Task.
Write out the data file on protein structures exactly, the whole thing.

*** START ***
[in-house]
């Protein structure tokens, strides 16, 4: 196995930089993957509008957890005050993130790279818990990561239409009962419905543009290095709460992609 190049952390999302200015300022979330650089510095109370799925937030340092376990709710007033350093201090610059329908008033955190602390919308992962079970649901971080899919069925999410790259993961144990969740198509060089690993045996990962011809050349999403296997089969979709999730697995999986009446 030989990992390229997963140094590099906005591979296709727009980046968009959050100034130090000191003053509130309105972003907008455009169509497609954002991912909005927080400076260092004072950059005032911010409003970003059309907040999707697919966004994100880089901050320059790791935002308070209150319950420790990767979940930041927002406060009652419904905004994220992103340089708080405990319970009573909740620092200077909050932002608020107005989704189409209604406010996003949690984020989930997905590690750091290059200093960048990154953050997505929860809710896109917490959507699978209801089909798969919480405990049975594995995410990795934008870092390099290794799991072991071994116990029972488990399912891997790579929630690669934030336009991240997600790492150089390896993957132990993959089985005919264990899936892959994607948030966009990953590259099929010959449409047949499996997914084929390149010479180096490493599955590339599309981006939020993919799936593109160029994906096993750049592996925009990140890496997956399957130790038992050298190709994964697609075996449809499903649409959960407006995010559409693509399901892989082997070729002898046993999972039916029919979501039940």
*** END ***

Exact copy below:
[in-house]
């Protein structure tokens, strides 16, 4: 196995930089993957509008957890005050993130790279818990990561239409009962419905543009290095709460992609 190049952390999302200015300022979330650089510095109370799925937030340092376990709710007033350093201090610059329908008033955190602390919308992962079970649901971080899919069925999410790259993961144990969740198509060089690993045996990962011809050349999403296997089969979709999730697995999986009446 030989990992390229997963140094590099906005591979296709727009980046968009959050100034130090000191003053509130309105972003907008455009169509497609954002991912909005927080400076260092004072950059005032911010409003970003059309907040999707697919966004994100880089901050320059790791935002308070209150319950420790990767979940930041927002406060009652419904905004994220992103340089708080405990319970009573909740620092200077909050932002608020107005989704189409209604406010996003949690984020989930997905590690750091290059200093960048990154953050997505929860809710896109917490959507699978209801089909798969919480405990049975594995995410990795934008870092390099290794799991072991071994116990029972488990399912891997790579929630690669934030336009991240997600790492150089390896993957132990993959089985005919264990899936892959994607948030966009990953590259099929010959449409047949499996997914084929390149010479180096490493599955590339599309981006939020993919799936593109160029994906096993750049592996925009990140890496997956399957130790038992050298190709994964697609075996449809499903649409959960407006995010559409693509399901892989082997070729002898046993999972039916029919979501039940």